WASHINGTON — The slaying last week of a prominent Cambodian union leader who helped organize garment factories there has “cast a dark cloud” on the country’s human rights record, according to the American Apparel & Footwear Association.
This story first appeared in the January 27, 2004 issue of WWD. Subscribe Today.
Chea Vichea, president of Cambodia’s Free Trade Union of Workers and a labor leader in the Cambodian apparel industry, was fatally shot Thursday in Phnom Penh, the nation’s capital.
Many U.S. trade associations closely watch for improvement in Cambodia’s labor standards and workers’ rights because such advancements are tied to greater U.S. market access under Cambodia’s bilateral textile agreement with the U.S. Vichea was instrumental in defending workers’ rights and negotiating labor disputes.
“This act of murder casts a dark cloud over all of the work that has occurred in the last five years to present Cambodia’s apparel industry to the world as one that respects the right of its workers and assures that internationally respected labor standards are met,” said Kevin Burke, AAFA president and chief executive officer. “We remain hopeful that Chea Vichea’s legacy will be a Cambodian apparel industry that is such a model of success, but clearly, immediate steps must be taken to find those responsible and to hold them fully accountable.”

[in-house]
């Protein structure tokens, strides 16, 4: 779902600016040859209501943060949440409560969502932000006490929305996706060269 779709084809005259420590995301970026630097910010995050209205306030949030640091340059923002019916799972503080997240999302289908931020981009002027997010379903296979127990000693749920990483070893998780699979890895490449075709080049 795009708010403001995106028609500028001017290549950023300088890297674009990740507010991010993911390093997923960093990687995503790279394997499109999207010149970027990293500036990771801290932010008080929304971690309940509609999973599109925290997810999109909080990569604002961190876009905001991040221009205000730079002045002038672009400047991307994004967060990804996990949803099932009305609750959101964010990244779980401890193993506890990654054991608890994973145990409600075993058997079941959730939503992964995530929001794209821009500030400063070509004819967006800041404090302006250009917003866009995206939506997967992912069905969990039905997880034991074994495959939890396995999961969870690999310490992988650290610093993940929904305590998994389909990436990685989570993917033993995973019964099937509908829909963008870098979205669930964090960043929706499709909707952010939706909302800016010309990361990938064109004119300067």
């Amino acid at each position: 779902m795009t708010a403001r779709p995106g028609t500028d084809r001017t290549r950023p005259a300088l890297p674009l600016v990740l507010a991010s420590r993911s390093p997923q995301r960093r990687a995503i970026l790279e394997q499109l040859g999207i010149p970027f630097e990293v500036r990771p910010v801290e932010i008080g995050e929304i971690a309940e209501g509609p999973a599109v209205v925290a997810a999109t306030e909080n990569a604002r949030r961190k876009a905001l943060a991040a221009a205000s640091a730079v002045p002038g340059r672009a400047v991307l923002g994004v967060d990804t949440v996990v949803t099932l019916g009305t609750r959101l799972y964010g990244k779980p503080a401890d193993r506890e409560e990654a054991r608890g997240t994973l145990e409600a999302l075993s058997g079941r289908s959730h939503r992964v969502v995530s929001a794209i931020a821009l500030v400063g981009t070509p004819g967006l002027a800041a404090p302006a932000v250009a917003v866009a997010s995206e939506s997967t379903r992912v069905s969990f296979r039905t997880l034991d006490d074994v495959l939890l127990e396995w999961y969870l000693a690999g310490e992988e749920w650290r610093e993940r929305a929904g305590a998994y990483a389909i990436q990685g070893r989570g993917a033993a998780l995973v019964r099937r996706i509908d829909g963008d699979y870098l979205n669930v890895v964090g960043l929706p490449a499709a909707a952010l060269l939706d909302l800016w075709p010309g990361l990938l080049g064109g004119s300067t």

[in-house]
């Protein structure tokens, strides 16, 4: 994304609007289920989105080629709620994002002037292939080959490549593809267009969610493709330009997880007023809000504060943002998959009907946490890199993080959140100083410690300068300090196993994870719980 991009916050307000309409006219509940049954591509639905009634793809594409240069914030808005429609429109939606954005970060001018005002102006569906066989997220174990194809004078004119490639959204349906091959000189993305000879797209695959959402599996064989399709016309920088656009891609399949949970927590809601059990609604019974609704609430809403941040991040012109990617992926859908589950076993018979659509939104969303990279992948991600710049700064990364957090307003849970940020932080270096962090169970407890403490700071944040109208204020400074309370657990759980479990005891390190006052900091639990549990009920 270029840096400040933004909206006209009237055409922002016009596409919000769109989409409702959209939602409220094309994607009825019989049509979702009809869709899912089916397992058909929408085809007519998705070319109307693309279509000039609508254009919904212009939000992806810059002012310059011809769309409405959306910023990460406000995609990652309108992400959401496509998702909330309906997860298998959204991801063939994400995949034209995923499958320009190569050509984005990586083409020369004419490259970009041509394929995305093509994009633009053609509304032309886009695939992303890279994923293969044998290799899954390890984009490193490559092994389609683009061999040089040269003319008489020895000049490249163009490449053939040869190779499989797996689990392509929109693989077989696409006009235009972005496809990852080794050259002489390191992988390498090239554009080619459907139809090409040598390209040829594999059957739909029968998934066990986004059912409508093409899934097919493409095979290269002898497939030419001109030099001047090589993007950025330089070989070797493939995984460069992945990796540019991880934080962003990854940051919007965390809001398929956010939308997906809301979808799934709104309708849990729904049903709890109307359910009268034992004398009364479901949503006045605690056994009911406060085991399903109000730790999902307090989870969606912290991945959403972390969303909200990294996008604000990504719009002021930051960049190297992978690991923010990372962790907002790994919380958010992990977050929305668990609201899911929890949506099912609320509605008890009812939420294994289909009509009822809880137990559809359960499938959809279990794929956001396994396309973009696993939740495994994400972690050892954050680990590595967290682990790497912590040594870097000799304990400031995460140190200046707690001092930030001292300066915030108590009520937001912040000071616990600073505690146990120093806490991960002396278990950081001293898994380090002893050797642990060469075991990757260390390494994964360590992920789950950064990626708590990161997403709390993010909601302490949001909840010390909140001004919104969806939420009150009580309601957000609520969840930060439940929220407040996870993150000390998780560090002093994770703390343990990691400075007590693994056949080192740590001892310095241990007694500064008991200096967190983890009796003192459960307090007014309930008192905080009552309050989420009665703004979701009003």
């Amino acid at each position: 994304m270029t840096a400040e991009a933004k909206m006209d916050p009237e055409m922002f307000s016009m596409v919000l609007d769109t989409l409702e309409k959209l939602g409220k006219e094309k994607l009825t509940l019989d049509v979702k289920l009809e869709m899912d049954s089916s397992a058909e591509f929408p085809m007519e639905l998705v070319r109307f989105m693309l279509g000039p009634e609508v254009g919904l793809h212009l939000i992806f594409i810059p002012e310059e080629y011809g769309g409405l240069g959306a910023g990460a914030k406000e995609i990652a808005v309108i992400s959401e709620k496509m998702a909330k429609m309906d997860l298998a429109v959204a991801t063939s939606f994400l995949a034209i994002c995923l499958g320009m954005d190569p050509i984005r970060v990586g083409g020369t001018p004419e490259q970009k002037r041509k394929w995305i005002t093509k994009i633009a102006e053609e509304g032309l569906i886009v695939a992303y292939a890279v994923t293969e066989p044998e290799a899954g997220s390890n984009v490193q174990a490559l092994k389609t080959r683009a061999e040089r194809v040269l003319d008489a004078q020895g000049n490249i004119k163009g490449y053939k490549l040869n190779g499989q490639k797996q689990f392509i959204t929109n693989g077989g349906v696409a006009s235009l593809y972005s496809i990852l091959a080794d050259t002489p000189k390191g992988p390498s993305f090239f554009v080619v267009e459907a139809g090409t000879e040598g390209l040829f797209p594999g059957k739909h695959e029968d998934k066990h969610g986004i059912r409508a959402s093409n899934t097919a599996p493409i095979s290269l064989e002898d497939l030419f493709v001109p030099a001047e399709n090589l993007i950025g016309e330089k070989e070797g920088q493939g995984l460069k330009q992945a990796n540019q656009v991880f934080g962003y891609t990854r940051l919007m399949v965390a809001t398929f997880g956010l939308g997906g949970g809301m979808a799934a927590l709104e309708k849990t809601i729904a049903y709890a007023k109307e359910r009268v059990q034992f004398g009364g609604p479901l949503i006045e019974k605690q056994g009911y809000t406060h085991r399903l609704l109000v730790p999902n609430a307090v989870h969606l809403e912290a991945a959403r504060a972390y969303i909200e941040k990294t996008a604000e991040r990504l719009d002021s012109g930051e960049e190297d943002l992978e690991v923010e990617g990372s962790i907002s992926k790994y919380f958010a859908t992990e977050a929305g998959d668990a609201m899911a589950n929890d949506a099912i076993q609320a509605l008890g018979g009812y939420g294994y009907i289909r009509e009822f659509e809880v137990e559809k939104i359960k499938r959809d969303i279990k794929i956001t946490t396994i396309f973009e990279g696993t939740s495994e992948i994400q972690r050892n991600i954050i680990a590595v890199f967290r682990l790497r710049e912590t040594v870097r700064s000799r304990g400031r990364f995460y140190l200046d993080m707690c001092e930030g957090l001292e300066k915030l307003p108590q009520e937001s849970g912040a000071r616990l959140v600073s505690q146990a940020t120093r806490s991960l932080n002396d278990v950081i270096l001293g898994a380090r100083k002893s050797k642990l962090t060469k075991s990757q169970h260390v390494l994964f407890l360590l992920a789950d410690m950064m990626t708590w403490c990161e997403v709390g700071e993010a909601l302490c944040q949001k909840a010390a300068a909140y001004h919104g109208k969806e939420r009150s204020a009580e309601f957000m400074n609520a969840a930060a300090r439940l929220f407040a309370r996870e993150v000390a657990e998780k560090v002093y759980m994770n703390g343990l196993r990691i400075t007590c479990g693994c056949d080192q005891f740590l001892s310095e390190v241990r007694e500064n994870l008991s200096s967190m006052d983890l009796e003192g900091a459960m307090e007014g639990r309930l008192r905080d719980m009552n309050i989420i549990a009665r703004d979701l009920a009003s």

Burke stopped short of calling for a cutback in apparel and textile quotas.
“This is an isolated, but sad incident,” said Burke. “If this was a consistent pattern and happening all of the time, further action would be taken by the association. Hopefully this is not a setback because Cambodia has made great strides in a short period of time.”
Cambodia’s apparel and textile pact with the U.S., which went into effect in 1999, ties labor standards to greater U.S. market access through quota increases, instead of giving automatic increases. The pact, originally a three-year deal which was extended for another three years in 2001, expires at the end of the year. Cambodia was granted a 14 percent rise in its 2004 quota allotment based on improvements in labor standards and rights.
For the year ended Nov. 30, imports of apparel and textiles from Cambodia were valued at $1.25 billion, according to the Commerce Department.